A few days ago, I stumbled on this montage of math-hating movie clips. Few things irk me more than when people brag about their inability to do math, so this was pretty much guaranteed to whip me into a frenzy of annoyance.
In scene after scene, characters talk about flunking, hating, or being bad at math, brandishing their lack of ability like a trophy at times. What makes me so annoyed about this anti-math mashup is that these attitudes appear in the curated world of the movies, in which scriptwriters actively harvest the whole of human life for the bits that are most evocative, easy to connect with, or funny and true. For some reason, disliking math counts as character development.
In real life, some people do feign a little embarassment when they’re struggling to calculate the tip. Usually, though, that’s just theater; most people seem to take almost a guilty pleasure in not knowing how to do simple arithmetic. They confess their ignorance of basic mathematical concepts with the assumption that it will bind them more closely to other people who have the same problem. Maybe my exasperation is misplaced, but I do not know people who publicly celebrate the fact that they have a limited vocabulary. Most people would consider reading essential; why do these movies treat math like something only geniuses can do? More generally, in what other sphere of life do people secretly (or not so secretly) feel a little less alone because they are ignorant?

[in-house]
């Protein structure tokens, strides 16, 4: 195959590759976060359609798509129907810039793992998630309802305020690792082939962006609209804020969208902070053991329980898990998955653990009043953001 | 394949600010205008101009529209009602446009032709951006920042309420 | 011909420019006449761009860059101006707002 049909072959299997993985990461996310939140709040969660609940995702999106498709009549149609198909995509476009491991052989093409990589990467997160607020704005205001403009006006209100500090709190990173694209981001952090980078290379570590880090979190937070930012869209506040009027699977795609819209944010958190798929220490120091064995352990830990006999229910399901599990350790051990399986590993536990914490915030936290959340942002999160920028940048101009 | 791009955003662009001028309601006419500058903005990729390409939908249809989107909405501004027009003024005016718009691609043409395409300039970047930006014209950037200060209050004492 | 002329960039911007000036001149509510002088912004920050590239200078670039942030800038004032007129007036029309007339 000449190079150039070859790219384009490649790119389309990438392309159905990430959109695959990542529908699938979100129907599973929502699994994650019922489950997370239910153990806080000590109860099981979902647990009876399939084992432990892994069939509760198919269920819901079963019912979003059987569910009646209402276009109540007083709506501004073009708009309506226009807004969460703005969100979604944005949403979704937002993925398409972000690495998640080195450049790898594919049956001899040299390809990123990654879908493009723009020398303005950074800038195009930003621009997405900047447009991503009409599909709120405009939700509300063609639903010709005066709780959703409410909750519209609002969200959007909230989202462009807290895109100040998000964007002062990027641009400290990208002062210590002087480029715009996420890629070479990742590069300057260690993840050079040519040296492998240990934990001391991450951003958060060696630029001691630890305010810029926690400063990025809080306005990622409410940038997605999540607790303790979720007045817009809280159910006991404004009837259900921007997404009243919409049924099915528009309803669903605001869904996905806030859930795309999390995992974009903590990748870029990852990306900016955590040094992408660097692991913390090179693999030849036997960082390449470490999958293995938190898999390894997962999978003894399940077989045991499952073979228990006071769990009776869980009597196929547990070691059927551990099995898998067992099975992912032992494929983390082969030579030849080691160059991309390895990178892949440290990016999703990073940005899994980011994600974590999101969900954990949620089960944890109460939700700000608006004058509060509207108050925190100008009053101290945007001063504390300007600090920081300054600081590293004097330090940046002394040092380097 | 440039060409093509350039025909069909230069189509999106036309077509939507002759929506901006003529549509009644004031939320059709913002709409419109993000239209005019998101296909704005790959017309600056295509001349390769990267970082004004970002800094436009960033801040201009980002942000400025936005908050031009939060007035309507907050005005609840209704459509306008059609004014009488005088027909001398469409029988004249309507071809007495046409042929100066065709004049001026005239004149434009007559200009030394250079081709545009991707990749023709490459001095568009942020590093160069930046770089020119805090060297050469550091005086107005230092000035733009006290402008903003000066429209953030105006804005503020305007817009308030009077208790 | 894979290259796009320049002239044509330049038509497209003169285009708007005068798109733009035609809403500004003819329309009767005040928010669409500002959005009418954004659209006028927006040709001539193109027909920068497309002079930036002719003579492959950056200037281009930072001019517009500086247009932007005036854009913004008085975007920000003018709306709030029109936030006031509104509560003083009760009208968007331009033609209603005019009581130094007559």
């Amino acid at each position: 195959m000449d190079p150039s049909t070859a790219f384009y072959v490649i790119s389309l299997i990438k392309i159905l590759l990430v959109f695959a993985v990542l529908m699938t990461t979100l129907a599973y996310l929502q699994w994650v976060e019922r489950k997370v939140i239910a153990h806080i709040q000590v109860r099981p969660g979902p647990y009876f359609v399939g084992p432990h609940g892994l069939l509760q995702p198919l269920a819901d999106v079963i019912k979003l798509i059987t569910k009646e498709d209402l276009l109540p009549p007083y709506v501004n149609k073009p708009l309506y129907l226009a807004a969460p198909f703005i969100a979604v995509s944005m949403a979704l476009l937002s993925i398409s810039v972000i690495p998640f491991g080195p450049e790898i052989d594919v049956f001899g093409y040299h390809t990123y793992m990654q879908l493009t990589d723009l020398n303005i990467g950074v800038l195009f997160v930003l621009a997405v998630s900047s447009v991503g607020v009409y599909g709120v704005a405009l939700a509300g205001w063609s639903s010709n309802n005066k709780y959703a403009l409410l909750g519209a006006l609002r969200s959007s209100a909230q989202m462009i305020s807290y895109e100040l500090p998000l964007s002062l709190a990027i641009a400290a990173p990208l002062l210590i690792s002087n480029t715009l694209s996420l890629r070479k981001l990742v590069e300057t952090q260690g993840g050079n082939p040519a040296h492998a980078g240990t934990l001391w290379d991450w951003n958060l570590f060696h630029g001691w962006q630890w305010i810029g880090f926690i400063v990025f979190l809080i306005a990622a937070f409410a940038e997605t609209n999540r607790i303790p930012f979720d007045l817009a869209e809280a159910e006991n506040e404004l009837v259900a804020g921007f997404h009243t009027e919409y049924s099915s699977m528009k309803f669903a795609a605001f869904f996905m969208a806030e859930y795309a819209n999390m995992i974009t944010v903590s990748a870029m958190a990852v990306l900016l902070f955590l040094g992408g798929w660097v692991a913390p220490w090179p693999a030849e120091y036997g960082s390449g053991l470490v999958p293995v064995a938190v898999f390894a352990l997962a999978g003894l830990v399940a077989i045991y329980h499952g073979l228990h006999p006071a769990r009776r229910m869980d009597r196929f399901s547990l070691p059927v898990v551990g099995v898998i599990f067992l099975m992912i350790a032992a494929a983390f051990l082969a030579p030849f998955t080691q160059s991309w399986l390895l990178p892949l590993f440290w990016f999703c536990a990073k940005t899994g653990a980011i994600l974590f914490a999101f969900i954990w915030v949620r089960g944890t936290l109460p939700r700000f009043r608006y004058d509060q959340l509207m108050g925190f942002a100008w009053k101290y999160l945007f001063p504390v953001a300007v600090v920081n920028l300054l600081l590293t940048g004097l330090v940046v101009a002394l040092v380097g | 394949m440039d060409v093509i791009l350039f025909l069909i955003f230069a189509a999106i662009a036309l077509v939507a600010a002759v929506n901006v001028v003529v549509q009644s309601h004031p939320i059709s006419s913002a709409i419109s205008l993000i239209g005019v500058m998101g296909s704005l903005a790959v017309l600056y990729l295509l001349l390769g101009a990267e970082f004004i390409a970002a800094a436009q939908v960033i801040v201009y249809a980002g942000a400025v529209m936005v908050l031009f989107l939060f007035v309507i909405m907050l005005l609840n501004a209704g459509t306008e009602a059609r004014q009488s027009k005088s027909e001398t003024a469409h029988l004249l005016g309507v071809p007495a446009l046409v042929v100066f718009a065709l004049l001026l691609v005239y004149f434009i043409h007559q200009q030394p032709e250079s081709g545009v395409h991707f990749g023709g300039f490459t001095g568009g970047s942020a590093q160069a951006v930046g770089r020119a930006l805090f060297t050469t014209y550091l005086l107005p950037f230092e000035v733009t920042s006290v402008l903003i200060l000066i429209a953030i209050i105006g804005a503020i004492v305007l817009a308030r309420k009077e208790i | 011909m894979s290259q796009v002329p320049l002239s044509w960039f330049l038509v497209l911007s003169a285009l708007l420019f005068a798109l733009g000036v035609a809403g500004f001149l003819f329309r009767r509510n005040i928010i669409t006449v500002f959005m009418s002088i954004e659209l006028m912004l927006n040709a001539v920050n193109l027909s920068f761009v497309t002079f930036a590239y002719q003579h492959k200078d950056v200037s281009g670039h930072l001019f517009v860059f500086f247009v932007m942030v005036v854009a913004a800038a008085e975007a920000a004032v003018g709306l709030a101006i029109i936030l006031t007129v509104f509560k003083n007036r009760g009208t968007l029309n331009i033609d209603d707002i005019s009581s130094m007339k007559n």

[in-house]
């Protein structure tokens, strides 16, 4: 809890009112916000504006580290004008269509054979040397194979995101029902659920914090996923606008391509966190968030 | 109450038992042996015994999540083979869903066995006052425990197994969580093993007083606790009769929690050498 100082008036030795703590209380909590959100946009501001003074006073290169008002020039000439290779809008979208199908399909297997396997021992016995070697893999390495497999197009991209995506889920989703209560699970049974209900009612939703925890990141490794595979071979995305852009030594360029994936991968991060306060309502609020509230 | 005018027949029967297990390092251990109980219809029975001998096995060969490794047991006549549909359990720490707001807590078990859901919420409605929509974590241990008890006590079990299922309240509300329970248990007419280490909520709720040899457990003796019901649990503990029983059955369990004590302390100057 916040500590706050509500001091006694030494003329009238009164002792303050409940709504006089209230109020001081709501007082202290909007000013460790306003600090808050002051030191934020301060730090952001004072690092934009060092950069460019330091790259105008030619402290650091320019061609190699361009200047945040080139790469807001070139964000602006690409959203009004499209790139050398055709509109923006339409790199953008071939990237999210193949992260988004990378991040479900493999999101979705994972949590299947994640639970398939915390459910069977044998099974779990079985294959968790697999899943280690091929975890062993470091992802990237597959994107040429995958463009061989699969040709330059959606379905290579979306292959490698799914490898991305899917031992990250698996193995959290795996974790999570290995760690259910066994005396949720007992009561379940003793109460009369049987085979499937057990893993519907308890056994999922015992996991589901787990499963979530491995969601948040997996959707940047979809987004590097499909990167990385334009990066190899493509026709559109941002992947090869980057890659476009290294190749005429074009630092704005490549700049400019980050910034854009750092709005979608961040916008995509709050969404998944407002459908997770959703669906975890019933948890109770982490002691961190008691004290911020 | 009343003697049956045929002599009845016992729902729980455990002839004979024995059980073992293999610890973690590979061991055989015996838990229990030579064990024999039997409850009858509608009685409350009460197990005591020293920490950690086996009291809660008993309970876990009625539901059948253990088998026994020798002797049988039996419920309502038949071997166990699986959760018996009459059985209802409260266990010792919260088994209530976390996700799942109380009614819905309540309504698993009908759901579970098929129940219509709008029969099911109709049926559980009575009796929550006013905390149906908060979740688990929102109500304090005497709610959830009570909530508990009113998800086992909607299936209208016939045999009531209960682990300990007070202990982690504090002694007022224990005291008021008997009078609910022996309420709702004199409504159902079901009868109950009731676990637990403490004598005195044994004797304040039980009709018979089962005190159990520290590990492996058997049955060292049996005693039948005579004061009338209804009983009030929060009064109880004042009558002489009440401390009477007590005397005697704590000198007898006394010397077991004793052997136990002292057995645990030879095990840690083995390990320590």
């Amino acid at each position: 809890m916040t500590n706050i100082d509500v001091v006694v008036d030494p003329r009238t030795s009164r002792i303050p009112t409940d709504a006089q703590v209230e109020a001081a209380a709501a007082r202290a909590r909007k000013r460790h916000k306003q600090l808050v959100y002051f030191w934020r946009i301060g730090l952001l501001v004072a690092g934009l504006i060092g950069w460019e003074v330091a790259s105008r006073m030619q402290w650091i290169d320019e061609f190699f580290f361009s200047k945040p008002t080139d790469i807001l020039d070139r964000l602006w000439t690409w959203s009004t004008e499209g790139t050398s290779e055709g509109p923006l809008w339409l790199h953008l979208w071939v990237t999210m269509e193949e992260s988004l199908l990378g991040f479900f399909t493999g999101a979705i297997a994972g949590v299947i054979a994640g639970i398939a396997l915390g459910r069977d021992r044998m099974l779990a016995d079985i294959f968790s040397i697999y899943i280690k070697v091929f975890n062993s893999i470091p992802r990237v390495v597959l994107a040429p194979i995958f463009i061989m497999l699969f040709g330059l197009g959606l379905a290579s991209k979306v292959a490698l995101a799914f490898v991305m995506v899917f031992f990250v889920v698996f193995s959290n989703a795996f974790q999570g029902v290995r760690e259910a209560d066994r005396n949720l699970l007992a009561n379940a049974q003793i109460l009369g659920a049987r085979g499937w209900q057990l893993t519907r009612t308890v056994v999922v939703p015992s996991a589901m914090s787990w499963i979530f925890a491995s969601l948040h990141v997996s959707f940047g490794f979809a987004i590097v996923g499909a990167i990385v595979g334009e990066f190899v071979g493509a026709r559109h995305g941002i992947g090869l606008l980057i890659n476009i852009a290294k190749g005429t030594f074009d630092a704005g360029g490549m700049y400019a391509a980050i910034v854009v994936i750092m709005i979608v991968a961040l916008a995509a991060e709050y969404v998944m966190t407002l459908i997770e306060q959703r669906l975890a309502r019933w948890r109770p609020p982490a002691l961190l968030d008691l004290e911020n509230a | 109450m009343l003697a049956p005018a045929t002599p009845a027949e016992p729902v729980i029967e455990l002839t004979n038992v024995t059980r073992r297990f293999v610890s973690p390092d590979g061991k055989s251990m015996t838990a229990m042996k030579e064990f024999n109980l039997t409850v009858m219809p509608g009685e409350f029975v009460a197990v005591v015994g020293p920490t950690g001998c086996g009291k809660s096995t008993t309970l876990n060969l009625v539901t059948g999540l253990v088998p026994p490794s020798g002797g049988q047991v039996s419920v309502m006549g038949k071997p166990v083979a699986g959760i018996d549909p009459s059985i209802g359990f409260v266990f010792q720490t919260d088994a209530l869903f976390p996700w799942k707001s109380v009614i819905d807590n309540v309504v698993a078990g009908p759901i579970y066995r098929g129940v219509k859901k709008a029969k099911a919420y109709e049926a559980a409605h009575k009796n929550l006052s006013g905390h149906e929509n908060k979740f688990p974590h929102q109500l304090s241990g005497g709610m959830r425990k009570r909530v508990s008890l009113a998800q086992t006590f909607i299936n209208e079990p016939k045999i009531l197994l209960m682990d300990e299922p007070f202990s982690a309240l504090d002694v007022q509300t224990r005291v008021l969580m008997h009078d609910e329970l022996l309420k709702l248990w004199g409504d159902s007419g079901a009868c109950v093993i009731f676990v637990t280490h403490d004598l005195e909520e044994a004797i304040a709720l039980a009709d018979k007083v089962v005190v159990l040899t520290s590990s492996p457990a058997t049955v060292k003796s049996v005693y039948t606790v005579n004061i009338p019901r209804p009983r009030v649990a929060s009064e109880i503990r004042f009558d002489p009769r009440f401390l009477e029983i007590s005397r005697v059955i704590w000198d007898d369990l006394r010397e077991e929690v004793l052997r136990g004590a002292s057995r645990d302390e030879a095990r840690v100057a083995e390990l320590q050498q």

People certainly don’t have to study logic and math at the highest level; it’s been a long time since I personally did any tough math problems. But the kind of analytical thinking that people use to reason their way through a problem set can be pretty useful in other areas of life, just as communicating competently is an essential life skill.
And usefulness aside, basic mathematical principles provide another way of looking at the world that can pull back the curtain on everyday phenomena and provide a new perspective for appreciating something. The recent interest top chefs and the public have taken in the scientific principles that underlie food textures has been one heartening development. And I always love it when scientists use math to provide some new insight into how everyday things work, such as how a cat laps milk or that desserts can be classified not just on how they taste, but based on proportional clusters of a few key ingredients.
Fortunately, the comment streams that follow the video point to this webpage from Oliver Knill, who teaches math at Harvard University, which points out the (surprising) number of movies in which math actually plays a useful role.
Maybe there’s hope. Carolyn Y. Johnson can be reached at firstname.lastname@example.org. Follow her on Twitter @carolynyjohnson.